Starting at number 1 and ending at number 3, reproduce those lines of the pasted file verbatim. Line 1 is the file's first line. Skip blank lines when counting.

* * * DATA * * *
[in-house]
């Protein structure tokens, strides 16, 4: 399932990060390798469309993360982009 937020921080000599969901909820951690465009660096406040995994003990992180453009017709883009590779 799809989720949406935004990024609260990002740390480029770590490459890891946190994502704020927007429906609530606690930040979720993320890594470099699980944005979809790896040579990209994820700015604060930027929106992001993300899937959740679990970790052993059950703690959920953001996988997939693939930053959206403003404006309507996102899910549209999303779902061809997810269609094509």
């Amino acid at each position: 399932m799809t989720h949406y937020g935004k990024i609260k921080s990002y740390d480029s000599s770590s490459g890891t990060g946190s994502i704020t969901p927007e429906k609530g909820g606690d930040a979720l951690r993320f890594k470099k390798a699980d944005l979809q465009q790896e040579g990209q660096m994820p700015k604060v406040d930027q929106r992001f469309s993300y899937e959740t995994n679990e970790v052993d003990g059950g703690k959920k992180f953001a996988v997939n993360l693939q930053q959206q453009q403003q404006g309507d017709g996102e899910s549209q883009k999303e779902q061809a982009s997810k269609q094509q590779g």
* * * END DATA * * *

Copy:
[in-house]
């Protein structure tokens, strides 16, 4: 399932990060390798469309993360982009 937020921080000599969901909820951690465009660096406040995994003990992180453009017709883009590779 799809989720949406935004990024609260990002740390480029770590490459890891946190994502704020927007429906609530606690930040979720993320890594470099699980944005979809790896040579990209994820700015604060930027929106992001993300899937959740679990970790052993059950703690959920953001996988997939693939930053959206403003404006309507996102899910549209999303779902061809997810269609094509």
């Amino acid at each position: 399932m799809t989720h949406y937020g935004k990024i609260k921080s990002y740390d480029s000599s770590s490459g890891t990060g946190s994502i704020t969901p927007e429906k609530g909820g606690d930040a979720l951690r993320f890594k470099k390798a699980d944005l979809q465009q790896e040579g990209q660096m994820p700015k604060v406040d930027q929106r992001f469309s993300y899937e959740t995994n679990e970790v052993d003990g059950g703690k959920k992180f953001a996988v997939n993360l693939q930053q959206q453009q403003q404006g309507d017709g996102e899910s549209q883009k999303e779902q061809a982009s997810k269609q094509q590779g």